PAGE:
Most mobile security architects and app development are aware of the dangers of running their apps on rooted devices (or Jailbroken in iOS terminology). At Verimatrix we share those concerns – which is why root and jailbreak detection is one of the defensive layers built into our advanced mobile security tools.

This blog looks to examine some the misconceptions that have built up around rooted devices and the security measures required to migrate the risks.

First, what is rooting? A mobile device is rooted when a user or app gains access to the parts of the operating environment it shouldn’t.

Modern operating systems run each app in its own sandbox – this stops an app having uncontrolled access to the phone, data and other apps running on the phone. Rooting the phone is the act of breaking down some or all of these sandboxes – giving more control over the phone and its apps.

An app running on a rooted phone is more vulnerable to malware, a gaming app is more suspectable to cheating, and a video streaming app is more at risk of piracy.

Root detection is binary

A device is either rooted or it isn’t, right? Unfortunately, it’s not that simple. There’s lots of shades of grey.

In a traditional system admin view of the world, the root user is one with full admin rights over the computer. This user can do what they wish to system.

When it comes to mobile, things are not quite as straightforward. The phrase “rooted” has come to be used to describe any privilege escalation a user or app may have gained. This may be full admin rights or it could be a limited set of additional access rights on the phone.

For example, one of the most common reasons for rooting phone is to change the default look-and-feel of the user interface.

That means rather than a single yes/no check, root detection needs to be a collection of lots of micro checks on the system.

Some devices even come out the factory not fully locked down. These devices are in effect rooted.

Detection techniques are well known

A quick Google will find Stackoverflow answers and open-source projects that claim to detail everything that your app needs to do to correctly detect a rooted phone. The solutions proposed by these pages are relatively simplistic – that means lots of false-positive and lots of missed rooted devices as well, the worst of both worlds.

Professionally developed root detection takes a much finer grained approach to its detection. It gently probs the operating system to see what resources and permissions are exposed rather than a sledgehammer approach.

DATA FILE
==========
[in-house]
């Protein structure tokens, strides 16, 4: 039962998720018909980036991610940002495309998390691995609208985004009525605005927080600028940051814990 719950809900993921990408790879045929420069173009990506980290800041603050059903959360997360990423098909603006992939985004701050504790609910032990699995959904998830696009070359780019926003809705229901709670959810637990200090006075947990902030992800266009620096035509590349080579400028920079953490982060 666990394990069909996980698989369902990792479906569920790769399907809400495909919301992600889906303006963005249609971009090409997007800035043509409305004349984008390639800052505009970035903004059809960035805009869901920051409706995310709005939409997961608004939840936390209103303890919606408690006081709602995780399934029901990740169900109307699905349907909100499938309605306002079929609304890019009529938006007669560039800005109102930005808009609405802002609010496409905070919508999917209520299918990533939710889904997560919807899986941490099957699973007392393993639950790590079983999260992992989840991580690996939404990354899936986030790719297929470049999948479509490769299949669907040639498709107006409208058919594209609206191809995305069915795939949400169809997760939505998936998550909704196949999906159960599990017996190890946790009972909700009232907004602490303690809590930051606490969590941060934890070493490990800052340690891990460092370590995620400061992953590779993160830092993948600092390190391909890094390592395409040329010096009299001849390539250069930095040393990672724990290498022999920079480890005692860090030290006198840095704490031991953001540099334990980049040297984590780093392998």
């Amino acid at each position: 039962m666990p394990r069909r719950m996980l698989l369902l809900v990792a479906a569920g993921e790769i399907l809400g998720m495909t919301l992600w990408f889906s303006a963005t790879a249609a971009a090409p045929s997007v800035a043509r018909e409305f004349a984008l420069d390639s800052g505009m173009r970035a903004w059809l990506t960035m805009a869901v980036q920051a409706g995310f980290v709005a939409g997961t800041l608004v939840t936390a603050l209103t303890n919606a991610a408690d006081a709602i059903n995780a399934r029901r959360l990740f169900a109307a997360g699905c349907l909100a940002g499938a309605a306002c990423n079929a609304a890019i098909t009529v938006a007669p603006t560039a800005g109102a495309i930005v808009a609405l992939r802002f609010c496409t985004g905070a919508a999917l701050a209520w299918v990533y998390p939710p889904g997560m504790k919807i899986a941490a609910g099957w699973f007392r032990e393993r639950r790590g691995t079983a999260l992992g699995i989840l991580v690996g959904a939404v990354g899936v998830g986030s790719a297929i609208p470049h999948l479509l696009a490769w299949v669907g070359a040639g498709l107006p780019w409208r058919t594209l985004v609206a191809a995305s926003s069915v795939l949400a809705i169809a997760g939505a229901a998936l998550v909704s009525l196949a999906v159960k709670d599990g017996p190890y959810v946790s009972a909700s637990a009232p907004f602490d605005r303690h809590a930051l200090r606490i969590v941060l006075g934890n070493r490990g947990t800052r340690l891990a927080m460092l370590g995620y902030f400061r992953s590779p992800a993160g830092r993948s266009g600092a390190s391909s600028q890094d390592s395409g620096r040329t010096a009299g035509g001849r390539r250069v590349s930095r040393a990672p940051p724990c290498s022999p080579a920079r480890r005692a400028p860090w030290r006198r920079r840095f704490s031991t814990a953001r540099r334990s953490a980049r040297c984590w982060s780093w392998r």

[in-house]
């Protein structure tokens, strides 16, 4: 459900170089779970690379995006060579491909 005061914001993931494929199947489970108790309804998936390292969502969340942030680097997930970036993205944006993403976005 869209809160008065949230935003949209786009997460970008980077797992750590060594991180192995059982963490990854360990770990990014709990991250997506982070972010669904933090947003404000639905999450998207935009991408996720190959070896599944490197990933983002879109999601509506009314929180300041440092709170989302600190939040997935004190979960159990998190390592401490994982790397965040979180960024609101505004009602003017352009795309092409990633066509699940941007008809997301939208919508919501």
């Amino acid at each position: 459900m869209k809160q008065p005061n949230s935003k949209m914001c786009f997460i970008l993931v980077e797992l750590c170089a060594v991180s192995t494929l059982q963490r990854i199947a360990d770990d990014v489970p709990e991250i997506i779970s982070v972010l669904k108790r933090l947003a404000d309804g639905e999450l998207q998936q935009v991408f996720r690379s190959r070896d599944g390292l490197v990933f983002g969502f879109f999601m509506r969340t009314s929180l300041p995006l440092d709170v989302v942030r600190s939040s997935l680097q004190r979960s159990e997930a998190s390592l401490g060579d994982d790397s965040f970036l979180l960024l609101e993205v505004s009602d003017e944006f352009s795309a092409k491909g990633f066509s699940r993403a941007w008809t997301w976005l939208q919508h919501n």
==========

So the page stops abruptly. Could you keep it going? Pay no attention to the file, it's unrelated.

Rooting is always malicious

Verimatrix data shows that 3% of devices globally report as rooted, and in some geographies it raises to 8%.

One of the most common reasons to root a phone, is to remove unwanted preinstalled apps.

Cybersecurity is about balancing business risk and root detection is now different. Is it more costly to block a legitimate user or to miss a user that is running on a rooted device? As users often have benign reasons for rooting, false-negatives are often more damaging than false-positives.

Ultimately, a good root detection solution will minimise both and only report devices that are actually rooted as rooted. Of course, as discussed above, that’s not always a binary yes/no answer. It takes experience to find the right balance.

Root detection only requires to be implemented once

The threat landscape is evolving as fast as the mobile ecosystem. Your root detection needs to evolve with it.

The frameworks used to root devices are constantly updating to circumvent root detection. They call this “root hiding”. This means root detection constantly needs to get more sophisticated.

Equally, minimising false-positives means the root detection needs to understand the devices and operating your app is running on. With major new versions of Android and iOS annually, and a constant stream of smaller updates and new devices, the understanding built into a root detection solution needs to be constantly updated.

Root detection is the only security measure required

Let’s correct this misconception with a well-used cliché: security is applied in layers. While it is a cliché, it is still very true. Root detection is only one layer. It checks that the OS sandbox your app is running in is intake. It doesn’t stop an attacker lifting your app off a phone to reverse engineer it. It doesn’t stop an attacker changing your code or repackaging your app. And, it doesn’t stop your app executing on an emulator or being analysed with the countless tools and techniques used by attackers.

Verimatrix’s Shielding solutions provide a comprehensive enterprise-grade mobile app security.

See how we can help protect your business:

• Mobile applications and APIs 
• Video content
• Digital payments